9 Market Scenarios As Goldman Warns Stocks Are “Vulnerable”

bearbull2Tyler Durden:  Goldman Sachs said yesterday that financial markets are vulnerable because nobody can agree on what the Fed will do. 

While equity investors have been anticipating this moment with all the excitement and tension of a prizefight, as Bloomberg reports, bets on the outcome from the Federal Reserve’s rate decision are far more complicated than simply “win or lose” for stocks.

Amid the tumultuous background, here are predictions of nine money managers and strategists on what to expect this afternoon.

1) Crisis of Confidence

The Fed would be well-served to raise rates on Thursday to avoid a crisis of confidence among investors, according to Bill Schultz, who oversees $1.2 billion as chief investment officer at McQueen, Ball & Associates in Bethlehem, Pennsylvania. Market participants may see central bank inaction as a signal of concern over global economic growth, he said.

“If the Fed doesn’t do anything, it lends a bit more fear to the market that things are worse than expected,” he said. “In a funny way, the fact that they wouldn’t raise rates would send a little bit of concern into the market. It may not be the most well-received type of movement.”

2) No-Win Situation

To Kim Forrest, an analyst at Fort Pitt Capital Group Inc., which oversees about $1.7 billion in Pittsburgh, the stock market is doomed to fall no matter what the Fed does. With that in mind, the Fed should “just rip the band-aid off,” according to Forrest.

“It’s going to sell off either way because there’s so much tension built up into this,” she said. “If for some reason the Fed decides whatever the magic data is doesn’t exist right now, that could worry equity folks that there’s something the Fed sees that they don’t. If they actually do take the long-awaited 25 basis point, the market sells off as people say ‘wow it actually happened.”’

3) Win-Win Situation

Robert Pavlik, who helps oversee $9.1 billion as chief market strategist at Boston Private Wealth, is optimistic about U.S. stocks regardless of the Fed outcome. Both scenarios will provide an opportunity to scoop up U.S. shares that declined as much as 12 percent in the last month, but have recovered 6.8 percent since reaching a 10-month low on Aug. 25.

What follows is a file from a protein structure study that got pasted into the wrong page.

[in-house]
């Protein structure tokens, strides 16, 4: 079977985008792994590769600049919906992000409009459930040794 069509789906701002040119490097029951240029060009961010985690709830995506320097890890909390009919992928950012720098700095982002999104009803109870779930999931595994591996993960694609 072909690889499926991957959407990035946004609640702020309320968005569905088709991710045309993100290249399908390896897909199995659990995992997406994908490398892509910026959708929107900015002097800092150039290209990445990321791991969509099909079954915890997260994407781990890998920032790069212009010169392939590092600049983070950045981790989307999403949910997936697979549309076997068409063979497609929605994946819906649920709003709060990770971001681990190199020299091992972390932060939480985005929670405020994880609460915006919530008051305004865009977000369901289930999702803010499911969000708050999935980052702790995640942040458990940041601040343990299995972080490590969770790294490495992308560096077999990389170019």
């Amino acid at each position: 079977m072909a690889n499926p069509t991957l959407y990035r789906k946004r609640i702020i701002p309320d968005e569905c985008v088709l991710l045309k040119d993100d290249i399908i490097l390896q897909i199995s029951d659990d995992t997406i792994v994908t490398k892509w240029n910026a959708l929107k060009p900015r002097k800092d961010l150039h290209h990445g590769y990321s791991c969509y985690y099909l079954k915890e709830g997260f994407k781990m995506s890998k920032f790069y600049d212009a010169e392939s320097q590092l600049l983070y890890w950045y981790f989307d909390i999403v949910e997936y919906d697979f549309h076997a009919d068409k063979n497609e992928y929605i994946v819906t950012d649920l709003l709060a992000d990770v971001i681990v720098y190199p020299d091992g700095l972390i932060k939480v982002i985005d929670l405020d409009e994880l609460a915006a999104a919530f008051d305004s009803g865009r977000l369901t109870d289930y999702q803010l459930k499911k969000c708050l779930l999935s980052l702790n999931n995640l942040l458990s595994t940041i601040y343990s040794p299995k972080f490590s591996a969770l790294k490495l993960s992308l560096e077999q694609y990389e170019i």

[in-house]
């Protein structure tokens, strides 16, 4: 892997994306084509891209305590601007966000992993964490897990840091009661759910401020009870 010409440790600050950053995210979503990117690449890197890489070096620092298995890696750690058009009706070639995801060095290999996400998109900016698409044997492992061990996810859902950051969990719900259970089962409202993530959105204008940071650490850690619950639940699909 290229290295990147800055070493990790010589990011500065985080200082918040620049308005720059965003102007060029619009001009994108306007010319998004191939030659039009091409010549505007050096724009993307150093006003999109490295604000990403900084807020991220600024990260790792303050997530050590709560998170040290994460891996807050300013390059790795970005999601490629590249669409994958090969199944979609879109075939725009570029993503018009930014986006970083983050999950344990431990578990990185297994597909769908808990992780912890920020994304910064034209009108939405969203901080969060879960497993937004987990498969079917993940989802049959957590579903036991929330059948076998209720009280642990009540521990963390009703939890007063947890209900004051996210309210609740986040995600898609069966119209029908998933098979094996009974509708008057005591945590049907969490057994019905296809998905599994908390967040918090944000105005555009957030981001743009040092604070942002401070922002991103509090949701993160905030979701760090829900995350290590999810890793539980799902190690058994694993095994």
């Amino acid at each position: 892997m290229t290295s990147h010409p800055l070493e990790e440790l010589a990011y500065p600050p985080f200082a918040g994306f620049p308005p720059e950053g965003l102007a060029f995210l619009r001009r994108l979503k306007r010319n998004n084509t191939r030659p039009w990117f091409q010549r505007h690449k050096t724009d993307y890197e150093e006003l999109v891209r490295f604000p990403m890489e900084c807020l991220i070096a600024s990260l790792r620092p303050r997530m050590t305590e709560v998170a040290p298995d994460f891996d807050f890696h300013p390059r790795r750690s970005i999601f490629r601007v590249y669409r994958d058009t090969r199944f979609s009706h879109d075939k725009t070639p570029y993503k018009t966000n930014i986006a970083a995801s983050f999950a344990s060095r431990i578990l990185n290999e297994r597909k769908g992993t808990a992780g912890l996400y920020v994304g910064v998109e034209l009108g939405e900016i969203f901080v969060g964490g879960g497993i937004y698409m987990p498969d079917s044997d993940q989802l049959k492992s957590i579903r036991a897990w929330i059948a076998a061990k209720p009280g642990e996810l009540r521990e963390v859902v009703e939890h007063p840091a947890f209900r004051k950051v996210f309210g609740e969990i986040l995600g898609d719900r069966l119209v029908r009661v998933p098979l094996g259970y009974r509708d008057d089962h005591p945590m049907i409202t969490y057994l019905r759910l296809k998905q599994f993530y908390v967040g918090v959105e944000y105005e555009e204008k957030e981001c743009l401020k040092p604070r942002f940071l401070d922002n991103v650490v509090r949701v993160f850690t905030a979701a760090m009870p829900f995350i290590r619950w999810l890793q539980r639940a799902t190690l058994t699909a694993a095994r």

“If the Fed raises rates, initial selling will be followed by buying,” he said. “If we don’t get a Fed rate hike, I think it’s a signal that we have a few more months between now and December to rally risk-on stocks. I’m in the minority thinking that the market rallies either way.”

4) Short-Lived Moves

Whatever move stocks make in the Fed decision, the aftermath will quickly be reversed after investors have time to further digest the information, said John Stoltzfus, the New York-based chief market strategist at Oppenheimer & Co. It’s similar to what happened when the central bank started scaling back its bond-buying program, which concluded in October, he said.

“If they don’t go, the market will have a little rally and then start pondering why they didn’t go,” he said. “If they do, the market will likely first stumble and extrapolate negatively, but then they’ll realize it’s a good thing.”

5) More Volatility

To Michael Purves, chief global strategist at Weeden & Co in Greenwich, Connecticut, any move in U.S. stocks will blend into a volatile landscape that’s seen the S&P 500 alternate between gains and losses for the past nine weeks.

“You’ll probably see a 1 percent or so move up if the Fed doesn’t go, but in today’s market that’s like what used to be” a 0.2 percent move, he said. “We’ll trade up, but that doesn’t necessarily mean we’ll stay there.”

6) Importance of Pace

While many market participants are hung up on whether the Fed will raise rates, people like Bill Northey, the Helena, Montana-based chief investment officer at the Private Client Reserve at U.S. Bank Wealth Management, are more focused on the speed of the Fed’s movements.

“The pace is far more important than the original start date,” he said. “The Fed and the market have been a little divergent in terms of the longer term view of the path. We’re going to get some more color through the commentary.”

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